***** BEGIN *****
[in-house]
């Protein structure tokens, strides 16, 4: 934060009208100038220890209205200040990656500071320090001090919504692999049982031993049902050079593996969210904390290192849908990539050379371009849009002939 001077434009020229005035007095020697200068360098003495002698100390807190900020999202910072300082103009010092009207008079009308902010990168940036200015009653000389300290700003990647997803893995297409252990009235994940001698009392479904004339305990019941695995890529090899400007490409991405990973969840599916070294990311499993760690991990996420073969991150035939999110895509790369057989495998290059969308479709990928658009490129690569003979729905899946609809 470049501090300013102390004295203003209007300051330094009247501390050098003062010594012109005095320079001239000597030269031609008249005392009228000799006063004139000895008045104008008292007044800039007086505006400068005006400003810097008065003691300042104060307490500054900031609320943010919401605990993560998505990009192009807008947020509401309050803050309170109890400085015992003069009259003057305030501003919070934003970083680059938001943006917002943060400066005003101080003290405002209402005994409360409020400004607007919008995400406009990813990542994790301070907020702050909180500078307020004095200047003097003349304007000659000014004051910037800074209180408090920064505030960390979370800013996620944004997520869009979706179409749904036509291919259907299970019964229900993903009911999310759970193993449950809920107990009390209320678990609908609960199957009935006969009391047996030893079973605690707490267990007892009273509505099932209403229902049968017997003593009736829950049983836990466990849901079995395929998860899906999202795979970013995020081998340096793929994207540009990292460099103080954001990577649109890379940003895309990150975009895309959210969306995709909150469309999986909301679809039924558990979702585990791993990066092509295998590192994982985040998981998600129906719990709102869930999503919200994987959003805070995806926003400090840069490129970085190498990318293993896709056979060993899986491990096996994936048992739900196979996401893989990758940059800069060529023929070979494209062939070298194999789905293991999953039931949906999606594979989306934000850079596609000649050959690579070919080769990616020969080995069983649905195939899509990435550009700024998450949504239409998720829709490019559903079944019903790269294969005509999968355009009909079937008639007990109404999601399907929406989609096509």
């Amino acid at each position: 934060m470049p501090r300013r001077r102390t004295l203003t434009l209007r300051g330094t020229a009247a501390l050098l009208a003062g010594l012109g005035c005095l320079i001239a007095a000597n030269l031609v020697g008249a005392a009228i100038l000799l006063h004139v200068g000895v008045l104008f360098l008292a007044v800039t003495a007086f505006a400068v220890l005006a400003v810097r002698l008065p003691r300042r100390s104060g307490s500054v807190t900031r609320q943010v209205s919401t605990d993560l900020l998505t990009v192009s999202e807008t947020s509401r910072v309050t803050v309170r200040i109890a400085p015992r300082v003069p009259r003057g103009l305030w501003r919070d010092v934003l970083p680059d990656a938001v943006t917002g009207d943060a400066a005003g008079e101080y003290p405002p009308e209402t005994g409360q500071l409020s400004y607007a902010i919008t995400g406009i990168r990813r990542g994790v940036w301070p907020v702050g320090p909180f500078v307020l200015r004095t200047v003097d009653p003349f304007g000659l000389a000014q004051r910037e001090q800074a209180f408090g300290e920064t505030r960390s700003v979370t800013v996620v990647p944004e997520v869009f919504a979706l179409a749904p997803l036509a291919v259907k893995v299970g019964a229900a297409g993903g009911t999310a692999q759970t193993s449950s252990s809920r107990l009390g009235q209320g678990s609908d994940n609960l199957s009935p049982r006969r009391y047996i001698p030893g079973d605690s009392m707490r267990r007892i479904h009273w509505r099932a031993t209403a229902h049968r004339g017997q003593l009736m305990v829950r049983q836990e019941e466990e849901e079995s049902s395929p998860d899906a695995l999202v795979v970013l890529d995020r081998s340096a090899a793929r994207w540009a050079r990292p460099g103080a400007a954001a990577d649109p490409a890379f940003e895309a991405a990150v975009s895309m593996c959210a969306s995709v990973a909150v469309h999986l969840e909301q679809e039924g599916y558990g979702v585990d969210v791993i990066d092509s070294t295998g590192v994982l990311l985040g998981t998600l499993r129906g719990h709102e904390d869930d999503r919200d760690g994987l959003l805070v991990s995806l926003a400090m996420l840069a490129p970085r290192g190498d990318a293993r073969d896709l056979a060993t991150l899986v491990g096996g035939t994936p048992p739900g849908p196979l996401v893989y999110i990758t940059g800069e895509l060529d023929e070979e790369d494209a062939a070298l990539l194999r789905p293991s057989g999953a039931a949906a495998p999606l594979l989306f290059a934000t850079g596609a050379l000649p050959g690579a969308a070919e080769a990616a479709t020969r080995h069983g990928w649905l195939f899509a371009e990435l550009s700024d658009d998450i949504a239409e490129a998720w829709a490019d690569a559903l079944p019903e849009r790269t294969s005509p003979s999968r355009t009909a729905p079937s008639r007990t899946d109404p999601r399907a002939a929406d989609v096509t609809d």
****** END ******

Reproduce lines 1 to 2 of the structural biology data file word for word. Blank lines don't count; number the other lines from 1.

[in-house]
């Protein structure tokens, strides 16, 4: 934060009208100038220890209205200040990656500071320090001090919504692999049982031993049902050079593996969210904390290192849908990539050379371009849009002939 001077434009020229005035007095020697200068360098003495002698100390807190900020999202910072300082103009010092009207008079009308902010990168940036200015009653000389300290700003990647997803893995297409252990009235994940001698009392479904004339305990019941695995890529090899400007490409991405990973969840599916070294990311499993760690991990996420073969991150035939999110895509790369057989495998290059969308479709990928658009490129690569003979729905899946609809 470049501090300013102390004295203003209007300051330094009247501390050098003062010594012109005095320079001239000597030269031609008249005392009228000799006063004139000895008045104008008292007044800039007086505006400068005006400003810097008065003691300042104060307490500054900031609320943010919401605990993560998505990009192009807008947020509401309050803050309170109890400085015992003069009259003057305030501003919070934003970083680059938001943006917002943060400066005003101080003290405002209402005994409360409020400004607007919008995400406009990813990542994790301070907020702050909180500078307020004095200047003097003349304007000659000014004051910037800074209180408090920064505030960390979370800013996620944004997520869009979706179409749904036509291919259907299970019964229900993903009911999310759970193993449950809920107990009390209320678990609908609960199957009935006969009391047996030893079973605690707490267990007892009273509505099932209403229902049968017997003593009736829950049983836990466990849901079995395929998860899906999202795979970013995020081998340096793929994207540009990292460099103080954001990577649109890379940003895309990150975009895309959210969306995709909150469309999986909301679809039924558990979702585990791993990066092509295998590192994982985040998981998600129906719990709102869930999503919200994987959003805070995806926003400090840069490129970085190498990318293993896709056979060993899986491990096996994936048992739900196979996401893989990758940059800069060529023929070979494209062939070298194999789905293991999953039931949906999606594979989306934000850079596609000649050959690579070919080769990616020969080995069983649905195939899509990435550009700024998450949504239409998720829709490019559903079944019903790269294969005509999968355009009909079937008639007990109404999601399907929406989609096509």